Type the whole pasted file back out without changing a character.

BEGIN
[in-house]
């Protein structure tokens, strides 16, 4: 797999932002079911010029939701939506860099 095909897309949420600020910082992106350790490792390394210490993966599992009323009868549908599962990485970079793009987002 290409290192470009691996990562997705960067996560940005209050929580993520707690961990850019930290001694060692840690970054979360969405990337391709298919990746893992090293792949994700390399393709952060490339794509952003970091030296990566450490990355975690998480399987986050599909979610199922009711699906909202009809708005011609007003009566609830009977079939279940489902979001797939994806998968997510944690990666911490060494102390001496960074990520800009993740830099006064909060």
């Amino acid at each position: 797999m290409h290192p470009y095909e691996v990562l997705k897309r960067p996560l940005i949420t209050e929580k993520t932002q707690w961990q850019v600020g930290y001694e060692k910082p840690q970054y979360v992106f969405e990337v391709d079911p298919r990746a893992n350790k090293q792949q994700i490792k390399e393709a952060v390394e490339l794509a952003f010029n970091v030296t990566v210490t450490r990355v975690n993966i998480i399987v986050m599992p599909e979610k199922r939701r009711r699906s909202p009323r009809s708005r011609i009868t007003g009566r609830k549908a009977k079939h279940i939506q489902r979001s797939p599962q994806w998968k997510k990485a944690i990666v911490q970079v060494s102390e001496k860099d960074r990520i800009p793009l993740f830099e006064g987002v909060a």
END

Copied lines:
[in-house]
């Protein structure tokens, strides 16, 4: 797999932002079911010029939701939506860099 095909897309949420600020910082992106350790490792390394210490993966599992009323009868549908599962990485970079793009987002 290409290192470009691996990562997705960067996560940005209050929580993520707690961990850019930290001694060692840690970054979360969405990337391709298919990746893992090293792949994700390399393709952060490339794509952003970091030296990566450490990355975690998480399987986050599909979610199922009711699906909202009809708005011609007003009566609830009977079939279940489902979001797939994806998968997510944690990666911490060494102390001496960074990520800009993740830099006064909060």
């Amino acid at each position: 797999m290409h290192p470009y095909e691996v990562l997705k897309r960067p996560l940005i949420t209050e929580k993520t932002q707690w961990q850019v600020g930290y001694e060692k910082p840690q970054y979360v992106f969405e990337v391709d079911p298919r990746a893992n350790k090293q792949q994700i490792k390399e393709a952060v390394e490339l794509a952003f010029n970091v030296t990566v210490t450490r990355v975690n993966i998480i399987v986050m599992p599909e979610k199922r939701r009711r699906s909202p009323r009809s708005r011609i009868t007003g009566r609830k549908a009977k079939h279940i939506q489902r979001s797939p599962q994806w998968k997510k990485a944690i990666v911490q970079v060494s102390e001496k860099d960074r990520i800009p793009l993740f830099e006064g987002v909060a």